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Author Archive | Nathan Combs

Sharp Twin Touch Microwave Demo [Video]

Oskar Blues, in addition to being a local purveyor of some great beer, runs a 600-seat bar and restaurant down the street from their brewery in Longmont, Colorado. We traveled up the road to see how they utilize the Sharp Twin Touch microwave to keep up with the demands of a high-volume kitchen.

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When the Levee Breaks by Kansas Joe licensed under CC0 1.0

Transcript:

Hi. I’m Chris Tavano for Tunda Restaurant Supply and we’re here at the Oskar Blues Home Made Liquids and Solids, right up the street from the Oskar Blues Brewery. This place seats about 600 plus occupants and in order to keep up with that volume we’re going to showcase the Sharp Twin Touch RC Series Microwave.

Some great features about this Twin Touch microwave is exactly that, the Twin Touch. If you notice it’s got two rows of buttons at the top of the unit and at the bottom of the unit directly on the door. The reason why is so that way these microwaves are designed to be stacked on top of each other. It’s a great use of space. A lot more efficient for your prep area and at the same time when you’re stacking them three high it might be a little bit difficult to get to that top row of buttons so they added the lower row of buttons on the door itself.

The nice advantage about cleaning this unit is it’s all stainless steel, interior and exterior. That is a great advantage because it just wipes clean with a de-greaser with the greatest of ease. At the same time it comes apart very easily to change your filters because that is the one component that is going to break your microwave, not cleaning your filter properly.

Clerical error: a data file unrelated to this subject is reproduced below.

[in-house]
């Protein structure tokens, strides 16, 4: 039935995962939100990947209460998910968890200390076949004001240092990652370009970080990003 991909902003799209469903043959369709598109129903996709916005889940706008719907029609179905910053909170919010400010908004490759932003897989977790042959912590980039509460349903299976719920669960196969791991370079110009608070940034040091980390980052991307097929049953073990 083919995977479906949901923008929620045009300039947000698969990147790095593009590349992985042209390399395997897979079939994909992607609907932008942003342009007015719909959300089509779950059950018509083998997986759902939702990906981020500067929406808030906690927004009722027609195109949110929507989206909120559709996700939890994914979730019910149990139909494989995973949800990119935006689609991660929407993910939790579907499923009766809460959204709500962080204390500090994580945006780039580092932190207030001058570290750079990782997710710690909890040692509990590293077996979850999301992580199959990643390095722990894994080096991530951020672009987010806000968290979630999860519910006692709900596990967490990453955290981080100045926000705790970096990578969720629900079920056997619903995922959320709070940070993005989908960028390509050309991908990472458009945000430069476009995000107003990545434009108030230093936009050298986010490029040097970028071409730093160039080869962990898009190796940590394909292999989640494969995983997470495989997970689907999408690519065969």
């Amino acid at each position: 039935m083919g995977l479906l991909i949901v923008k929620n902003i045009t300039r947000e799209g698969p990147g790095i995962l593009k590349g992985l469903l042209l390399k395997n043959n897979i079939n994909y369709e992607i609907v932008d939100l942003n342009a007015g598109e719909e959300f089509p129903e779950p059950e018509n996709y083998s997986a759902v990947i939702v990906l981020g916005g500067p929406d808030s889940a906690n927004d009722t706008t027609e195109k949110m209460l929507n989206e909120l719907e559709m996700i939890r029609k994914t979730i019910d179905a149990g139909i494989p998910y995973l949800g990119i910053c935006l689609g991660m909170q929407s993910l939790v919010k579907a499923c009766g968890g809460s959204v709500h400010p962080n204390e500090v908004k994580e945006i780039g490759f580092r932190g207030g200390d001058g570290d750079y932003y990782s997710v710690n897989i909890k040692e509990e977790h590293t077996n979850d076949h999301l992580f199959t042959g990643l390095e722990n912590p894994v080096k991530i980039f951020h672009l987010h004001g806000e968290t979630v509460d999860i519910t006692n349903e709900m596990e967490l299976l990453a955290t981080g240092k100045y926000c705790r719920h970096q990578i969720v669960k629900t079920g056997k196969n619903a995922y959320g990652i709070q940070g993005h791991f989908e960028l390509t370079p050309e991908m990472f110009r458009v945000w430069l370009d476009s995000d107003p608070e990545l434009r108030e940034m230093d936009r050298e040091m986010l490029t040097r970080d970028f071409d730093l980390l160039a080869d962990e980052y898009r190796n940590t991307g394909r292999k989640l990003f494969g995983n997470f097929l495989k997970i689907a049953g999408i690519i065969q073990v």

On the bottom you see the 1 through 10. Often times on microwave units that denotes how many minutes you’re actually going to cook for. Instead on here that is just ten pre-programmed presets of time durations at your discretion. Number 1 could be 15 minutes, number 5 can be 10 minutes, number 9 can be a minute and a half, whatever you decide to program. There’s up to 100 programmable options in there.

A great feature to this Twin Touch unit is the four stage programming. This is certainly acceptable in the sense of defrosting chicken breasts. Keep in mind old units would just defrost at one constant power level the entire time, cooking the exterior of your food. You don’t want that. You just want to defrost it and still keep it raw so that way you can cook it on the stove or on your range. The four stage programming is going to allow you to defrost at a low power level, then maybe the last two minutes it’ll bump up to a high power level.

The nice thing is that four stage programming can be overwritten beyond the defrost state so as you program all of your Twin Touch buttons you can program any one of those buttons to go through four different power levels throughout it’s duration of cooking time.